HISTORY ETHNOGRAPHY NATURE WINE-MAKING SITE MAP
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SIR SAMUEL WHITE BAKER
CYPRUS AS I SAW IT IN 1879
page 27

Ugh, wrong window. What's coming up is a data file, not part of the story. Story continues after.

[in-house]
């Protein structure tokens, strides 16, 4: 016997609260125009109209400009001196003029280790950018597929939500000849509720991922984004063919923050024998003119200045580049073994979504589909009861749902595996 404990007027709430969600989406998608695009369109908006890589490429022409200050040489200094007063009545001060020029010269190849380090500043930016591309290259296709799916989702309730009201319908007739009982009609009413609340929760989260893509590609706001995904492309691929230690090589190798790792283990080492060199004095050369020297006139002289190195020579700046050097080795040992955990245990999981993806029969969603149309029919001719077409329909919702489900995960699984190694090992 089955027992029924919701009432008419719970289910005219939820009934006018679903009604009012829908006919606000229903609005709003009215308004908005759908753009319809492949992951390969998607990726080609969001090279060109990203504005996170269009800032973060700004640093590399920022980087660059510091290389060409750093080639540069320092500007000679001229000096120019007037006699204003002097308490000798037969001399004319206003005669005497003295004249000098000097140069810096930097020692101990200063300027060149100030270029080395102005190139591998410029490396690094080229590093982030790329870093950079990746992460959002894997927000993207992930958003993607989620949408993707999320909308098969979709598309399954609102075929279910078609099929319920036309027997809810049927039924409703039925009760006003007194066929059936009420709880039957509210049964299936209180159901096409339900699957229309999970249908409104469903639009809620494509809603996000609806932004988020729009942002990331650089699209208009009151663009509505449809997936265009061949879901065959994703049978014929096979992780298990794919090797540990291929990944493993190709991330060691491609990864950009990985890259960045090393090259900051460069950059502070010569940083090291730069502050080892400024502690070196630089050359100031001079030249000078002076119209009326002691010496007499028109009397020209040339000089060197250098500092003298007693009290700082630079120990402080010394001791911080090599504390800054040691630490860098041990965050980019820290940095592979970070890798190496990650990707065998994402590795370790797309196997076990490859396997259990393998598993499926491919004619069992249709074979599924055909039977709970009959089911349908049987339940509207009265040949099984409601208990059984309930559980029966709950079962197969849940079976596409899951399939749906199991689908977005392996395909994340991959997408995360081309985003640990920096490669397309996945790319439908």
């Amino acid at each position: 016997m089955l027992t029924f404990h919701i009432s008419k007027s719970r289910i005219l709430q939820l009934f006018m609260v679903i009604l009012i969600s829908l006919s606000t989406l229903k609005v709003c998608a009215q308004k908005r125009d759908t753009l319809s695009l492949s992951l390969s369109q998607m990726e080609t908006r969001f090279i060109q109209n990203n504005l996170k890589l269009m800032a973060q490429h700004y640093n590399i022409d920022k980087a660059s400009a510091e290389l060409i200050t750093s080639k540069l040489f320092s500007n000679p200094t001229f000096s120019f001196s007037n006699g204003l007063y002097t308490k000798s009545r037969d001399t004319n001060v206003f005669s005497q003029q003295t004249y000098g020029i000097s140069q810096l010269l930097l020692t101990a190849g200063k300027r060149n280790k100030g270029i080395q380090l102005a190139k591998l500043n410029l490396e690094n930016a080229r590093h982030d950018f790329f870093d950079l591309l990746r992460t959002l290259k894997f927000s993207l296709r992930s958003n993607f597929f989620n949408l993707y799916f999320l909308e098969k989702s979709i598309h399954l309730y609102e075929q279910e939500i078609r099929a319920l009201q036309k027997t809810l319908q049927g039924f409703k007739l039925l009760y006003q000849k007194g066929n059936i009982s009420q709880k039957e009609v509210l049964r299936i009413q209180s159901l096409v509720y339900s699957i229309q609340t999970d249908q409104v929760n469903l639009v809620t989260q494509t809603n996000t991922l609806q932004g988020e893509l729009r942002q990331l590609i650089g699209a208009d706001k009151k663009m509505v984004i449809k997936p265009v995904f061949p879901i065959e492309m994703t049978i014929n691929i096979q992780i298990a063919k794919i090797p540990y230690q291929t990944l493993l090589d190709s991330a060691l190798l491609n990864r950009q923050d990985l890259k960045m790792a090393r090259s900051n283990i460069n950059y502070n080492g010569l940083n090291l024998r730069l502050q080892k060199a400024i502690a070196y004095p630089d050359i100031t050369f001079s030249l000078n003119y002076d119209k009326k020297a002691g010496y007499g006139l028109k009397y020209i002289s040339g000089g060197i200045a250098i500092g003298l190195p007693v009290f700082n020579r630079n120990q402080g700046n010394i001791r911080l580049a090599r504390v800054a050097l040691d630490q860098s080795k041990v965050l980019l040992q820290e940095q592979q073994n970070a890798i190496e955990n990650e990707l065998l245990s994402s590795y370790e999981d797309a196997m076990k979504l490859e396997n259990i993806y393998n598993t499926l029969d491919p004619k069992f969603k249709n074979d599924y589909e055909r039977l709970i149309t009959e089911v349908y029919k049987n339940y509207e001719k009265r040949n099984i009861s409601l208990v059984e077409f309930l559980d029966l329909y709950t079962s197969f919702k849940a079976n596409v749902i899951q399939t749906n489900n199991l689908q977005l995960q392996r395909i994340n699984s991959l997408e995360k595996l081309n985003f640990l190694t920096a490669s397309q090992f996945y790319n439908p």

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The Mosque being within a few feet of them, the Mussulmans could perform their ablutions at the threshold. Around the font, women were intermingled with a crowd of men and boys. Th e girls and lads were regular in features and goodlooking, though dirt and torn clothing of various gaudy colours gave a picturesque, but hardly an attractive, appearance to the group. The bazaar was entered at right angles with the quay ; the streets were paved with stones of irregular size, sloping from both sides towards the centre, which formed the gutter. Camels, mules, bullock-carts, and the omnipresent donkeys thronged the narrow streets, either laden with produce for the quay, or returning after having delivered their heavy loads. The donkeys were very large and were mostly dark brown, with considerable length of hair. In like manner with the camels, they were carefully protected by thick and well stuffed packs, or saddles, and were accordingly free from sores. They appeared to be exceedingly docile and intelligent, and did not require the incessant belabouring to which the ass of other countries is the victim. Large droves of these animals, each laden with three heavy squared stones for building, picked their way through the narrow streets, and seemed to know exactly the space required for their panniers, as they never collided with either carts or passengers. The shops of the bazaar were all open, and contained the supplies usually seen in Turkish markets —vegetables, meat, and a predominance of native sweets and confectionery, in addition to stores of groceries, and of copper and brass utensils. A n absence of fish proved the general indolence of the

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